Mark Steyn is a delightful writer whose continuous blog posts from the trial of Conrad Black and his co-defendants were must-read material for me for the last several month. I had to be careful each day not to be eating or drinking while reading Steyn’s dispatches, lest my sustenance do a sudden U-turn and come back through my nostrils.
As Steyn points out in his Maclean’s manifesto on Chicago’s biggest miscarriage since the 1960 election, there wasn’t anything funny about the trial’s outcome. But it does help to explain why defendants so routinely cop a plea: it’s like a really high-stakes game of “Deal or No Deal?” As Steyn puts it:
Lord Black of Crossharbour is now a convicted felon. And those of us who believe he’s innocent of any crime have to acknowledge that reality. Whether the felon himself does is another matter. In the 48 hours after the verdict, he sent multiple emails to friends and members of the media: “This war has gone on for nearly four years and the original allegations have been worn down to a fraction of where they started,” he wrote. Of the 13 charges against him, he was found not guilty of nine. “We got rid of most of them,” he said, “and expect to get rid of the rest on appeal.”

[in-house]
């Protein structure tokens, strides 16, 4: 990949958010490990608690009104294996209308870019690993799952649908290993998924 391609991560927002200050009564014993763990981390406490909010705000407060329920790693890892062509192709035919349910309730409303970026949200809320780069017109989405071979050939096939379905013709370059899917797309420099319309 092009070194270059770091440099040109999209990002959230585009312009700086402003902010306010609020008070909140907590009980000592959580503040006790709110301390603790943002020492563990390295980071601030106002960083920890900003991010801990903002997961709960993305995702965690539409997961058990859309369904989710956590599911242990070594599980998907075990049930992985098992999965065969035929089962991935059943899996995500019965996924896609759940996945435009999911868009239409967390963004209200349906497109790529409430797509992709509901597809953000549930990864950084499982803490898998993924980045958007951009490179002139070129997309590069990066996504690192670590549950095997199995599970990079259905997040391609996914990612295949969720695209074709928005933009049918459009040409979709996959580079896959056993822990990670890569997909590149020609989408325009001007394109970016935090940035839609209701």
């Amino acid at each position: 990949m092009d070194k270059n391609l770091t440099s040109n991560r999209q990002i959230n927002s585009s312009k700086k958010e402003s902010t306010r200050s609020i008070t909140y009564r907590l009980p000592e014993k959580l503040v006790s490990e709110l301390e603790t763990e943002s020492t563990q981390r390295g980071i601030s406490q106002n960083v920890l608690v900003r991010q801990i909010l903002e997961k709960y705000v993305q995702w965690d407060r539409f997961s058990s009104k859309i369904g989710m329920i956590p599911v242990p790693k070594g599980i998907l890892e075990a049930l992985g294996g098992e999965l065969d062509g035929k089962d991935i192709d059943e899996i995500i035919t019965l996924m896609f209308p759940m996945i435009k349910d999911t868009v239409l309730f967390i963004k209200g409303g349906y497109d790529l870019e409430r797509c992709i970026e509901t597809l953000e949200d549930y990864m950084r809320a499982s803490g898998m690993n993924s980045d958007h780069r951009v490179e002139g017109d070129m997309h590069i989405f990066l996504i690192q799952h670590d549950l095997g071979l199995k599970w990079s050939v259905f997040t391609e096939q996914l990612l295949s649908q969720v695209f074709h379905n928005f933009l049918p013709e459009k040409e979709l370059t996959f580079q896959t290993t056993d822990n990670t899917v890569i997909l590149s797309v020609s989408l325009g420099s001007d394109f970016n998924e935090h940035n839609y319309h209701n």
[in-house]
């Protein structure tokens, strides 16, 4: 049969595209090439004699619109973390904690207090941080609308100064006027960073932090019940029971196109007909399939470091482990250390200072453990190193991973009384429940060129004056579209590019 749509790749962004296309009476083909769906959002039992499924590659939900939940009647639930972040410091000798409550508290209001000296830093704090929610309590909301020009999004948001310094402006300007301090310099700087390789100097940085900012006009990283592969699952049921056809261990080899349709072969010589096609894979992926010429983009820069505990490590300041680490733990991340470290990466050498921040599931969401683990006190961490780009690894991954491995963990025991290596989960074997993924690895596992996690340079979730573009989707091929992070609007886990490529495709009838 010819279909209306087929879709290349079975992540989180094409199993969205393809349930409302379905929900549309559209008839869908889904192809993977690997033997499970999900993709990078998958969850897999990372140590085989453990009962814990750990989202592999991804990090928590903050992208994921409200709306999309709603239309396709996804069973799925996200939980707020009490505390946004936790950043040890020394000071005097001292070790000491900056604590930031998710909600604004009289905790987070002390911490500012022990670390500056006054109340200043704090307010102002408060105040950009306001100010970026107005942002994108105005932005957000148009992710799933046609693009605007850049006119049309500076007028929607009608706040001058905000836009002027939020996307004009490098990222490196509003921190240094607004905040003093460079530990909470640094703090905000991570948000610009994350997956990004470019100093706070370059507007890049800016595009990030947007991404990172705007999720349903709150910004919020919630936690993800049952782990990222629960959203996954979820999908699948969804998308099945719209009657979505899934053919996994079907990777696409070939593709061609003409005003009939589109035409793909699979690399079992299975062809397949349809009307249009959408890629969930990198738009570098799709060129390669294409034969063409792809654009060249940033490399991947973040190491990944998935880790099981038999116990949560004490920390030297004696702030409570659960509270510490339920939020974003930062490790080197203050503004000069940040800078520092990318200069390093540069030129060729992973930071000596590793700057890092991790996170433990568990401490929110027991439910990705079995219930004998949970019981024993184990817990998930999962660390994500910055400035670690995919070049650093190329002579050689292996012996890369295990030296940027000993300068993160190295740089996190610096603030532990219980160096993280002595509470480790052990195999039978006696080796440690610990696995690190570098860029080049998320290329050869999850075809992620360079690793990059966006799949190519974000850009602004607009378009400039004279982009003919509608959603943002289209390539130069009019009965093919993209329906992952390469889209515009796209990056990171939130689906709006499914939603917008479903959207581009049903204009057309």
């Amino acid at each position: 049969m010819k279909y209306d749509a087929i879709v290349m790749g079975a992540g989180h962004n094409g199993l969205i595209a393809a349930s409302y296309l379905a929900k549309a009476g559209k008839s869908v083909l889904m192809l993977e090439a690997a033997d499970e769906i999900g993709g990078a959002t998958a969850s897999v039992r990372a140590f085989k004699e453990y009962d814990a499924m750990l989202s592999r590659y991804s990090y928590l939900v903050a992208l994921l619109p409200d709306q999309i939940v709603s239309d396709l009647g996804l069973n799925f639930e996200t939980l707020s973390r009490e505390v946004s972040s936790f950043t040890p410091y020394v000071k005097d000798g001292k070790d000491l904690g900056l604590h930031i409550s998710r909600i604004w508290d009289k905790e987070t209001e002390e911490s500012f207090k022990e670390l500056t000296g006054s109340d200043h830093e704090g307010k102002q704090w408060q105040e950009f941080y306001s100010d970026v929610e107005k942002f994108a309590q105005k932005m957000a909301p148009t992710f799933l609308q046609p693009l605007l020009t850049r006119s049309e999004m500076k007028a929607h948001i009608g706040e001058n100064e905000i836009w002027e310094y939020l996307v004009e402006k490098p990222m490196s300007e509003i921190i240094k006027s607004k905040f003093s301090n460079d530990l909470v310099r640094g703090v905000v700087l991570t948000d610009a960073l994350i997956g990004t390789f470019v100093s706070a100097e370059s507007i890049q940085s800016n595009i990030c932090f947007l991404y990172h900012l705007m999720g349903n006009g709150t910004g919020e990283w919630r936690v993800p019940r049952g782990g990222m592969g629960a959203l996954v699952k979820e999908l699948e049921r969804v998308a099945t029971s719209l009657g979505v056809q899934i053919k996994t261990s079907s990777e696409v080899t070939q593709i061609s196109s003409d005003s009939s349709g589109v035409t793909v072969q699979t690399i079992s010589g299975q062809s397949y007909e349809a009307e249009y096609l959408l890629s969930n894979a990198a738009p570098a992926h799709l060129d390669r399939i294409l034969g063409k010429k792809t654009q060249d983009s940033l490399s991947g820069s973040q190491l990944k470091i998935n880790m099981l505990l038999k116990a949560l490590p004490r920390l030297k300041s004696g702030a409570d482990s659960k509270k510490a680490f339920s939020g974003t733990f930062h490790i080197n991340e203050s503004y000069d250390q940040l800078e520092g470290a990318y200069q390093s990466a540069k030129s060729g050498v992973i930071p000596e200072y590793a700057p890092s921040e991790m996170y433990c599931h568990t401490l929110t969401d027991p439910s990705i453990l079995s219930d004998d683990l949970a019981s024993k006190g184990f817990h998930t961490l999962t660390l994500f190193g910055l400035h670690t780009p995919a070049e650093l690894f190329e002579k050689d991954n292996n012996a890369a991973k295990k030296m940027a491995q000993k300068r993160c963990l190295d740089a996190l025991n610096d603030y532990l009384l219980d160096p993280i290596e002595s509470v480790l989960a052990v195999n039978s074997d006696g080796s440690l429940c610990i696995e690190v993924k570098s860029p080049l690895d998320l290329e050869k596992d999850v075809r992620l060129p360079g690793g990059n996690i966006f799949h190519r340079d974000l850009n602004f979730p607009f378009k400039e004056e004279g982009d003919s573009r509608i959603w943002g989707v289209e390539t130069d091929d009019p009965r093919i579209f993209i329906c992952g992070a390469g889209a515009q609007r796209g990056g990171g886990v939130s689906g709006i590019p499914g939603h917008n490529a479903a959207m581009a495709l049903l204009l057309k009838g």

And if this was a soccer match he’d be right: Crossharbour 9, Northern District of Illinois 4. A cracking victory.
But it’s not soccer. With multiple counts attracting long jail sentences and severe financial penalties, the government only needs to put one ball in the back of the net to ruin your life.
Lord Black had originally been accused of fleecing shareholders of $400 million; in being acquitted on 9 of 13 charges, he finally was found guilty of diverting less that 1/100th of that amount.
The old saw says those who love the law and sausage shouldn’t watch either being made; seeing Chicago’s federal prosecutors put away Black & Co. wasn’t particularly appetizing, either.
Do yourself a favor and read Steyn’s whole article. You will not see finer writing this year.